Scottish Castles Photo Library
- Maybole Castle, Ayrshire

The burgh of Maybole is 9 miles south of Ayr, on the main road to Girvan and, eventually, Stranraer. It received its charter in 1193 from the first Earl of Carrick. The town still boasts the ruins of a fine collegiate church dated 1371. Maybole became a burgh in 1516, which gave it the right to elect a member of the Scottish parliament.

It is the Kennedy family that dominated this part of Ayrshire. The name is found as early as the reign of William the Lion (1165-1214). The Kennedy's claimed to be related to the Earls of Carrick and supported Robert the Bruce who came from that line.

In 1372, King Robert II confirmed John Kennedy of Dunure as chief of the clan and in 1457 John's direct descendant, Gilbert, was created Lord Kennedy. He was one of the regents of the infant King James III.

Sir David, 3rd Lord Kennedy was created Earl of Cassillis (pronounced "Cassels") and Marquess of Ailsa in 1509 but died four years later at the Battle of Flodden in 1513.

During the Reformation of the 16th century, the Earl of Cassilis, wanting to expand their estates, tried to persuade the Commendater of Crossraguel Abbey to sign over the church lands (and their revenue). When the priest refused, the earl roasted the abbot over a fire in Dunure Castle until he agreed to sign!

In the late 16th century, the Kennedy's built Baltersan Tower, between Maybole and Crossraguel Abbey and Maybole Castle became their town house in the winter months. Maybole Castle was probably built around 1560, in the style of a typical Scottish castle, despite its location. The walls are seven feet thick in places. The castle was larger than it is today - part of the L-shape building was demolished in 1805 and the main entrance originally looked up the High Street. A lovely oriel window (described by the castle experts McGibbon and Ross as as a "rare specimen"), still looks up the street, adorned with sculptured heads. Legend had it that a Countess of Cassillis had eloped with Johnnie Faa, King of the Gypsies and there was a local story that the heads represented Faa and his men!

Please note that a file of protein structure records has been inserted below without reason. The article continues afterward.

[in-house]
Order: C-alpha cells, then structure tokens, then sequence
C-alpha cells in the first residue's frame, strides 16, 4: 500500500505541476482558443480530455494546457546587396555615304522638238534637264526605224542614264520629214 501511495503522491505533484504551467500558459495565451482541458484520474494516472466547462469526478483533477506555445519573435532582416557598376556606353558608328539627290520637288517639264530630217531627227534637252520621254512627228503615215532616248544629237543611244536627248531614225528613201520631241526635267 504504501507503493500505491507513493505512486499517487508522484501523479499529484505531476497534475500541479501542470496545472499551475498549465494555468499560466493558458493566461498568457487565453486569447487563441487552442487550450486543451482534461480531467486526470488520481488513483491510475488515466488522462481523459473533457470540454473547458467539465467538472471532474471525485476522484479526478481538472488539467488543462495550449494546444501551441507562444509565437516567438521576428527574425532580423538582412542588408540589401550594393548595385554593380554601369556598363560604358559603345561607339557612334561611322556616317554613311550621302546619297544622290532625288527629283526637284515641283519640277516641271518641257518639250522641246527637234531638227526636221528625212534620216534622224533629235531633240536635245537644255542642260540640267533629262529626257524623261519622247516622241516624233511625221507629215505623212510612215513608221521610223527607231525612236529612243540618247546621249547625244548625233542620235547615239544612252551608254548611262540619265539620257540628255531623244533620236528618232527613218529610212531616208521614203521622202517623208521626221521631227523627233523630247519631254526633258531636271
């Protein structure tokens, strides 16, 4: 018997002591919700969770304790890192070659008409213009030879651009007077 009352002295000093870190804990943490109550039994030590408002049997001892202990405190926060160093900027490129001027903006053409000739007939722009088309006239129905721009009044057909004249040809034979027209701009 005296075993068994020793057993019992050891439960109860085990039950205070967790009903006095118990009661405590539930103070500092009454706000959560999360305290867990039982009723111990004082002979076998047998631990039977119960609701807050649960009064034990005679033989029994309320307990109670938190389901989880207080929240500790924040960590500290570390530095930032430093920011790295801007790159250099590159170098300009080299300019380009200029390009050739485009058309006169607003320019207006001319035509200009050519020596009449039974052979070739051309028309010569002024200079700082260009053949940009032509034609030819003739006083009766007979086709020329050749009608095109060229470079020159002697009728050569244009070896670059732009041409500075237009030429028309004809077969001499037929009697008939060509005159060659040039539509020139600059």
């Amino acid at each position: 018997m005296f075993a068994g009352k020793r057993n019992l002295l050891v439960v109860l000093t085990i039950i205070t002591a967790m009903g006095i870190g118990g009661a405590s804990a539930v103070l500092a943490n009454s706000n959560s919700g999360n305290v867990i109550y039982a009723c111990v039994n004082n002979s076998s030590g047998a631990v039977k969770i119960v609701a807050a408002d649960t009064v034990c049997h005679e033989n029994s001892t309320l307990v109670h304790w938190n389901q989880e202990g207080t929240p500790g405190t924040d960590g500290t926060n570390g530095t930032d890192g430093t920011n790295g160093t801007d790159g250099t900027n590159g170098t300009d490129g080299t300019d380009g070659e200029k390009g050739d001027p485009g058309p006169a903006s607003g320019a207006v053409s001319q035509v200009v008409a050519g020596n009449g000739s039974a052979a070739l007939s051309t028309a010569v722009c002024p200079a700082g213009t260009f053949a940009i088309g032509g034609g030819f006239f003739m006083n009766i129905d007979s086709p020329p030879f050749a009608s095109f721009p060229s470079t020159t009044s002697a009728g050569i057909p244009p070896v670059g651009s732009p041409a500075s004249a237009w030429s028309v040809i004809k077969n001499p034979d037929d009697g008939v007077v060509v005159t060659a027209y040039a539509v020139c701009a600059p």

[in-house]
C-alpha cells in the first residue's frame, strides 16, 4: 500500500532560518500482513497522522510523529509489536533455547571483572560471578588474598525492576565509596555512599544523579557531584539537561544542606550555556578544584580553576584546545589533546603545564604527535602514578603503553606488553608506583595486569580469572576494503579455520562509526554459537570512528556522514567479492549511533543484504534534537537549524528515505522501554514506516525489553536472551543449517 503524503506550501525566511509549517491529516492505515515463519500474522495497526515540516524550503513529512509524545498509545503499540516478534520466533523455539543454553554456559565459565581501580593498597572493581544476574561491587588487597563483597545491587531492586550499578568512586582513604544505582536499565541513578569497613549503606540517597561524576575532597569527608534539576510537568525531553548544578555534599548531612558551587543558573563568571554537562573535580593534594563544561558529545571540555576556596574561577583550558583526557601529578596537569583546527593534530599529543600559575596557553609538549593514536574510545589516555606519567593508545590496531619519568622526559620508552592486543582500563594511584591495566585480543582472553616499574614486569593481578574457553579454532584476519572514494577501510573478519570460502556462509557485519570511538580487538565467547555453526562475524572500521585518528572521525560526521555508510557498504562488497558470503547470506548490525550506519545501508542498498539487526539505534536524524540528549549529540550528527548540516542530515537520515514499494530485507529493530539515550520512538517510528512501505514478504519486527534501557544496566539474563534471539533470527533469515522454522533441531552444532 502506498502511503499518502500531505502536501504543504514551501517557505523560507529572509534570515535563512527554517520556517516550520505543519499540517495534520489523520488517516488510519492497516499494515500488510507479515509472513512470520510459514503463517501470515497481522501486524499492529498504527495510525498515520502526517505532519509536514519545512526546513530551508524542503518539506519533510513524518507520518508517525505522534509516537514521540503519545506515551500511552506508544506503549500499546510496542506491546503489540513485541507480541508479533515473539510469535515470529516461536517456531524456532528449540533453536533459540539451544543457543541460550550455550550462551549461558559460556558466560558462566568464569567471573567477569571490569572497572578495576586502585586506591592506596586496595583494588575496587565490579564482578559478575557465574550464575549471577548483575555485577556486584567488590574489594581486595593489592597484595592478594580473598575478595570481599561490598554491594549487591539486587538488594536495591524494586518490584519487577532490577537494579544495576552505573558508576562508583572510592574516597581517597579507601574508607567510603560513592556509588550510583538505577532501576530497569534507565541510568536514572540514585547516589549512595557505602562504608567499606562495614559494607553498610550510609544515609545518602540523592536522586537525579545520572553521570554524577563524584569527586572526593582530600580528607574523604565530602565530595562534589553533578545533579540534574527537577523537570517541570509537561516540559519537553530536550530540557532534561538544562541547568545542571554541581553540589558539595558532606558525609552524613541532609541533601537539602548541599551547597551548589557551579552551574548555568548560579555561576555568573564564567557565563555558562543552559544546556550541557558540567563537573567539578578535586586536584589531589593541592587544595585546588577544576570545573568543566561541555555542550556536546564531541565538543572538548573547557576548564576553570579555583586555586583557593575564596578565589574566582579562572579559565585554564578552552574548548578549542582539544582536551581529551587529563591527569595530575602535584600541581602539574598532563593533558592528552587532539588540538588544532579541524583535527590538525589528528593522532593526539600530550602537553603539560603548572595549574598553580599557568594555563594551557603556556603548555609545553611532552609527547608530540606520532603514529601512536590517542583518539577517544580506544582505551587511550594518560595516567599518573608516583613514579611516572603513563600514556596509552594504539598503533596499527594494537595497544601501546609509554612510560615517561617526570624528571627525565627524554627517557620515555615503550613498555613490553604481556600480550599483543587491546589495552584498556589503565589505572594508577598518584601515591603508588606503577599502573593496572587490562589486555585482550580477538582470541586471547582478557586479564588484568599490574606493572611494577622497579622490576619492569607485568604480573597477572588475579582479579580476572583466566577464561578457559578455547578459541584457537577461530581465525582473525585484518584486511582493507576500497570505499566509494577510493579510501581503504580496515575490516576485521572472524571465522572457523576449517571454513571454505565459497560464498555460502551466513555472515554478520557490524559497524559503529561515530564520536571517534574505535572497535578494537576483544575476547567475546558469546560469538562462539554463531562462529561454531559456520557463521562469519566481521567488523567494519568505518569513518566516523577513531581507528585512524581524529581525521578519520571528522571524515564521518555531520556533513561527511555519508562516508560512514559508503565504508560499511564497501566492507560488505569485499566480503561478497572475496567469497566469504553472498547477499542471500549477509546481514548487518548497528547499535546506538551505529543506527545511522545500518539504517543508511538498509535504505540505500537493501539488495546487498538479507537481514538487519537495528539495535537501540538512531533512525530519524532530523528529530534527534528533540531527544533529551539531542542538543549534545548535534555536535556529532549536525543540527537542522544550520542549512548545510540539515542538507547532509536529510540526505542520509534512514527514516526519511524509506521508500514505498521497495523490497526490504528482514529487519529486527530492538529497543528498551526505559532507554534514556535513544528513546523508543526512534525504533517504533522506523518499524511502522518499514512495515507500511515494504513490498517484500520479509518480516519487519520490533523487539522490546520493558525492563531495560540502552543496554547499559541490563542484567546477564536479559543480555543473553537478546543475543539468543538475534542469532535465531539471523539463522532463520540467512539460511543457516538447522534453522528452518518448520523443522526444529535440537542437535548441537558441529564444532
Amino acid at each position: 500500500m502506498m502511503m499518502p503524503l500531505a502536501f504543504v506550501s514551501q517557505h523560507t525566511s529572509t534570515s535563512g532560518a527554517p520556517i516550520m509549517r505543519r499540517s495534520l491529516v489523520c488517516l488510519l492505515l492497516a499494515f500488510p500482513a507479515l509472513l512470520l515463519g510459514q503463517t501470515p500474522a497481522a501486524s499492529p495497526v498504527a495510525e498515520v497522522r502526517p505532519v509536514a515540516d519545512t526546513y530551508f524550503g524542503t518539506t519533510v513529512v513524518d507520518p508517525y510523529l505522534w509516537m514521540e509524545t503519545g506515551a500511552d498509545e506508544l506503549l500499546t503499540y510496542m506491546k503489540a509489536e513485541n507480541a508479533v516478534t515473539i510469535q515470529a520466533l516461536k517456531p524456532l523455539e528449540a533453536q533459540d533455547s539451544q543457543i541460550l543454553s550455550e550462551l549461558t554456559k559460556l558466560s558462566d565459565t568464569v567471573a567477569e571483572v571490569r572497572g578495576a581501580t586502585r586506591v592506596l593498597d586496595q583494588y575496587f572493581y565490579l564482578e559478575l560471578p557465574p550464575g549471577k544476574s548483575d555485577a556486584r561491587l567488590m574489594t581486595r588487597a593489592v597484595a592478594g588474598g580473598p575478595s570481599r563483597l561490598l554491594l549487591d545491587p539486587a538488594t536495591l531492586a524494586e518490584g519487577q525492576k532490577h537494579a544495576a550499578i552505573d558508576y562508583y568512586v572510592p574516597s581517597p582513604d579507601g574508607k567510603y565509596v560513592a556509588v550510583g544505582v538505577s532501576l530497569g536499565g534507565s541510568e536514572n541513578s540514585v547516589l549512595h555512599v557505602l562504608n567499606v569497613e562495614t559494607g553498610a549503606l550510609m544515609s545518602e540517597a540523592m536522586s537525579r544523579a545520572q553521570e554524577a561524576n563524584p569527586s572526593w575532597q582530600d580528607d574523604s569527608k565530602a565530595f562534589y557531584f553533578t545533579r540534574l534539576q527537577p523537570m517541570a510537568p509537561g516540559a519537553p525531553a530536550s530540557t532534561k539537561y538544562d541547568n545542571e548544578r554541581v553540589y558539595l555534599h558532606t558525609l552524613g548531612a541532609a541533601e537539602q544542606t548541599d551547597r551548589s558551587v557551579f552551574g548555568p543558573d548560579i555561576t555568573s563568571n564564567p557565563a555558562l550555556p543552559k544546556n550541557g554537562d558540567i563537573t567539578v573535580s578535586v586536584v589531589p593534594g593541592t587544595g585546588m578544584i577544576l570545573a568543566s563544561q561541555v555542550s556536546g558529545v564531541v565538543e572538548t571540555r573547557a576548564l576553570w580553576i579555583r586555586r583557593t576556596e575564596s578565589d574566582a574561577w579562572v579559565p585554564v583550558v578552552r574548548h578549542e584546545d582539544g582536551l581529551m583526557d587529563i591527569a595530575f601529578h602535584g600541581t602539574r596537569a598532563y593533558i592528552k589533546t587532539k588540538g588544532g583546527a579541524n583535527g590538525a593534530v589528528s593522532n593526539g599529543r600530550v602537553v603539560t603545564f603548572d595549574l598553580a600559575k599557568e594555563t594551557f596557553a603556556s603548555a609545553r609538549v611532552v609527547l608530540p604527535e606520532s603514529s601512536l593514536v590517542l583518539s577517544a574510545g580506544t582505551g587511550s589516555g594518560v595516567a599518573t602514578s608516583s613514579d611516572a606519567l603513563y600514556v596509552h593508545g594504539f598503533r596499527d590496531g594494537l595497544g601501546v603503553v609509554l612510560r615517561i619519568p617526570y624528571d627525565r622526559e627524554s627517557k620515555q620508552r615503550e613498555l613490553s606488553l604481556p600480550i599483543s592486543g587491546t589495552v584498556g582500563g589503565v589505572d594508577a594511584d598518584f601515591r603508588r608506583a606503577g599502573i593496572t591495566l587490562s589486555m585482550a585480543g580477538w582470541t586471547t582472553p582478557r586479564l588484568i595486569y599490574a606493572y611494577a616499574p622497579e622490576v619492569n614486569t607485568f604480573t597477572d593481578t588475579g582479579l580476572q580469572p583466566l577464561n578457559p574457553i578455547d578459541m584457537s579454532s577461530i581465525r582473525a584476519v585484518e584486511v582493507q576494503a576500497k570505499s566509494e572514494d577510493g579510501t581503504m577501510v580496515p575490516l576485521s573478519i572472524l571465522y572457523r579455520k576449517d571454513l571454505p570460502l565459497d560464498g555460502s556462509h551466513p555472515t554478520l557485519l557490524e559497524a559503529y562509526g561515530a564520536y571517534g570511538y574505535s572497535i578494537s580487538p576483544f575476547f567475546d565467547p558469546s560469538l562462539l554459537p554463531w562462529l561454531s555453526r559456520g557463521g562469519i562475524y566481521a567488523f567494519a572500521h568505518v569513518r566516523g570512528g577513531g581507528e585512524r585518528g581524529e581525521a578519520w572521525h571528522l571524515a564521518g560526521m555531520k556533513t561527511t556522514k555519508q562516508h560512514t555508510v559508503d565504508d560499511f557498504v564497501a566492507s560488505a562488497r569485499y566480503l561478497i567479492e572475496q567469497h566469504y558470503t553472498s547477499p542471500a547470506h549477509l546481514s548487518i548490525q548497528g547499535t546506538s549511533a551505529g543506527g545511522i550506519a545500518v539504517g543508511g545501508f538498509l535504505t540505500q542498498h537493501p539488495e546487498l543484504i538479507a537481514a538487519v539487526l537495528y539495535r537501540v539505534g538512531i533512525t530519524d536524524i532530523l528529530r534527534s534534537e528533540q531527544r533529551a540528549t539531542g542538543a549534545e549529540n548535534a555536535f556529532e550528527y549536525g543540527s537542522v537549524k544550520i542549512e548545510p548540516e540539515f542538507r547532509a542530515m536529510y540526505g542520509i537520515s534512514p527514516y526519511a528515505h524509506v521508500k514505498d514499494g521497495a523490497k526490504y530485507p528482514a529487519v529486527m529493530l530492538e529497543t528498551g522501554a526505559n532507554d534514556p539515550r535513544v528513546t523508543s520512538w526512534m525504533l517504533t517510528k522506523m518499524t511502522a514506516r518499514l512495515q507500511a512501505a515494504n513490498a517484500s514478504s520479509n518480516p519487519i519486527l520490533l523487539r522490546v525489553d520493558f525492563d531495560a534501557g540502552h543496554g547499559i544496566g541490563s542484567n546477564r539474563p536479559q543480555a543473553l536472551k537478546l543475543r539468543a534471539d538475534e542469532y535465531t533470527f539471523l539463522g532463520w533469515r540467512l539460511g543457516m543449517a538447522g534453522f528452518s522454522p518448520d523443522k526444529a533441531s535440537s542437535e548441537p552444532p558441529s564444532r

The 10th Earl of Cassillis engaged Robert Adam to build the magnificent Culzean Castle at the end of the 18th century. Maybole became used less and less and eventually became the Estate Offices for the earldom.

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